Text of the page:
Consuming these types of food can spike your blood sugar and lead to metabolic dysfunction. Here’s why—and what to eat instead.

What you eat has a powerful impact on your metabolic health. Nutrient-dense whole foods supply energy to your cells and provide molecular instructions to your body to help it repair tissues, fight infection, produce hormones, and stimulate bone and muscle growth. The compounds in foods can also activate specific genes that protect against inflammation and build immunity. Consuming a  diverse, whole-food diet is critical for building a metabolically healthy body.

There are certain foods, however, that jeopardise your metabolic health by spiking blood sugar, raising levels of cholesterol and triglycerides, or simply adding too many calories devoid of essential nutrients. In addition, some foods contain chemical additives and added sugars that promote inflammation. The typical  “Western” diet is filled with them, and many experts believe that plays a key role in our nation’s metabolic health crisis.

It’s important to note that metabolic health is about long-term trends, not single meals. Your body can adapt to the occasional fast food meal or high-carb food. But how those meals affect us—spiking our blood sugar or leaving us feeling fatigued—is essential feedback that helps us avoid unhealthy trends or repeated behaviours over time.

#1: Sugar (in all its forms)

There are good reasons why some experts advocate regulating sugar in the same way we regulate alcohol. Repeatedly eating too much of any kind of sugar can cause several forms of damage to the body. Whether consumed in “natural” foods such as honey, fruit, or milk, or as added sugar, your body breaks down the carbohydrates from food into smaller sugar molecules (such as glucose, galactose, and fructose). Glucose is then sent directly into the bloodstream. There, it triggers the pancreas to release insulin, which shuttles glucose into your cells for immediate fuel, or into your muscle or fat cells for storage, where it becomes glycogen, so that your body can call upon it when circulating glucose is low. Foods high in sugar and carbohydrates, especially in the absence of fibre, protein, and fat, tend to cause sharper elevations in blood sugar and subsequent insulin responses that can be damaging over the long term when eaten frequently. Fructose impacts your body differently, as it does not raise blood sugar or trigger insulin release immediately, but it can still be damaging. Fructose is metabolized in the liver, where it’s converted to fat and stored.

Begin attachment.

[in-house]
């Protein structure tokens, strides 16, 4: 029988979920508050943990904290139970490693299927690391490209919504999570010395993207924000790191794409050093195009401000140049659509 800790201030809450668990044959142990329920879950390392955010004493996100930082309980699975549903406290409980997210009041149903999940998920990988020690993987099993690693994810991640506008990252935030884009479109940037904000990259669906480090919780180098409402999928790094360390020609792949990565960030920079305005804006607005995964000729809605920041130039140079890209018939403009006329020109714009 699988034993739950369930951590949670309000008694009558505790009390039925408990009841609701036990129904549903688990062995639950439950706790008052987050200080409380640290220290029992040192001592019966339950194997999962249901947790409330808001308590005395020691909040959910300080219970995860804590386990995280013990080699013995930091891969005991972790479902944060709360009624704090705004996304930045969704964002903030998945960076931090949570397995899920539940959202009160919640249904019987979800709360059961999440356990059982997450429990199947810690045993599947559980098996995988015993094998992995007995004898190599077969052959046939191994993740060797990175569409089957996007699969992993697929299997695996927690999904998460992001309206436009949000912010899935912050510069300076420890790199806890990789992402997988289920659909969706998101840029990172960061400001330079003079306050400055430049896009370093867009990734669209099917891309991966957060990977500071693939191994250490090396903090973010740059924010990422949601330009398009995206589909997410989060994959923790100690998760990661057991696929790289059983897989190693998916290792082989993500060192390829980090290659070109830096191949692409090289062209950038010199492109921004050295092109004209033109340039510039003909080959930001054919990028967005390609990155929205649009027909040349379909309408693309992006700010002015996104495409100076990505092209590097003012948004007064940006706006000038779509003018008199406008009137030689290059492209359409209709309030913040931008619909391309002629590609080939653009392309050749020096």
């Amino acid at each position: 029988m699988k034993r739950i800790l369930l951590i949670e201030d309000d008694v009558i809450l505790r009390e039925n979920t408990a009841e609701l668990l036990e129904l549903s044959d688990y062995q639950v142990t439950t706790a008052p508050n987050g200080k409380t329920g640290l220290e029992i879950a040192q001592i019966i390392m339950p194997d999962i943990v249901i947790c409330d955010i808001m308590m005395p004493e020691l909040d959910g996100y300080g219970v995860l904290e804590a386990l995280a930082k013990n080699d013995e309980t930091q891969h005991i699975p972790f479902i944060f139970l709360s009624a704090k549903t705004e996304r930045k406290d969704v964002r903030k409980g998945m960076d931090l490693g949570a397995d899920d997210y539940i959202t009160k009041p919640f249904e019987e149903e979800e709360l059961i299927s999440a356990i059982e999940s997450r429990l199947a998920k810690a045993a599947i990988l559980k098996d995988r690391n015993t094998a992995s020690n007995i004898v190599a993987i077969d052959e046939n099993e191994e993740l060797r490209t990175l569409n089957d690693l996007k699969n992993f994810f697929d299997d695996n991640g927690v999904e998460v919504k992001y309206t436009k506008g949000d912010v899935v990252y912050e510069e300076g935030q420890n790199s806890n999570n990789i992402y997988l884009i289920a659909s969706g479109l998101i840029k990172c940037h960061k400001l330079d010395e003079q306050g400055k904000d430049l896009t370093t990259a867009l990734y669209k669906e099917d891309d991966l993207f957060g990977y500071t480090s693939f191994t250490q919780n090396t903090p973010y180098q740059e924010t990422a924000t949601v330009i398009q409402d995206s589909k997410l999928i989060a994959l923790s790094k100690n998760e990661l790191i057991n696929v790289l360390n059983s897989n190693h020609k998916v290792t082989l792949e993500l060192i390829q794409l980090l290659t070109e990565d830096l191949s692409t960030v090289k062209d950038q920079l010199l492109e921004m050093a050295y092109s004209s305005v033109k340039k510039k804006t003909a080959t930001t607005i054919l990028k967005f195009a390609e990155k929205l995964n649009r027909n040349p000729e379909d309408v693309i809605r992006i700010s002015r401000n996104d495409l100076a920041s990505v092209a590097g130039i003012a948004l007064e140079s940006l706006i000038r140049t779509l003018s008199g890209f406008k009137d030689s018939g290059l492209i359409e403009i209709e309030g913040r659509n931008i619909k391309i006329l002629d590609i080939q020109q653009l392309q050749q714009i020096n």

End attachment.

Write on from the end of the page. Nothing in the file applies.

#2: Wheat Flours

Wheat flours are another form of easily-digestible carbohydrates. Unlike whole grains, which retain the germ, bran, and endosperm of wheat, wheat flour is milled, a process that removes the germ and bran. As a result, they lack the fibre, fat, and other nutrients that occur naturally in whole grains.

This is true even of whole wheat flour. While it does contain some fibre (it’s added back after milling) to help slow digestion slightly, whole wheat flour, just like all wheat flours—including bread flour, pastry flour, all-purpose flour, and cake flour—has a high glycemic index (GI), a measure of how quickly and how much a food raises your blood sugar. That rapid digestion means it will likely spike your blood sugar levels. According to a 2021 systematic review comprising observational studies involving more than 36,000 people, diets composed of foods with a high GI increase the risk of metabolic syndrome—a cluster of metabolic risk factors that, together, are associated with a significantly increased risk of Type 2 diabetes and cardiovascular disease.

#3: Ultra-Processed Foods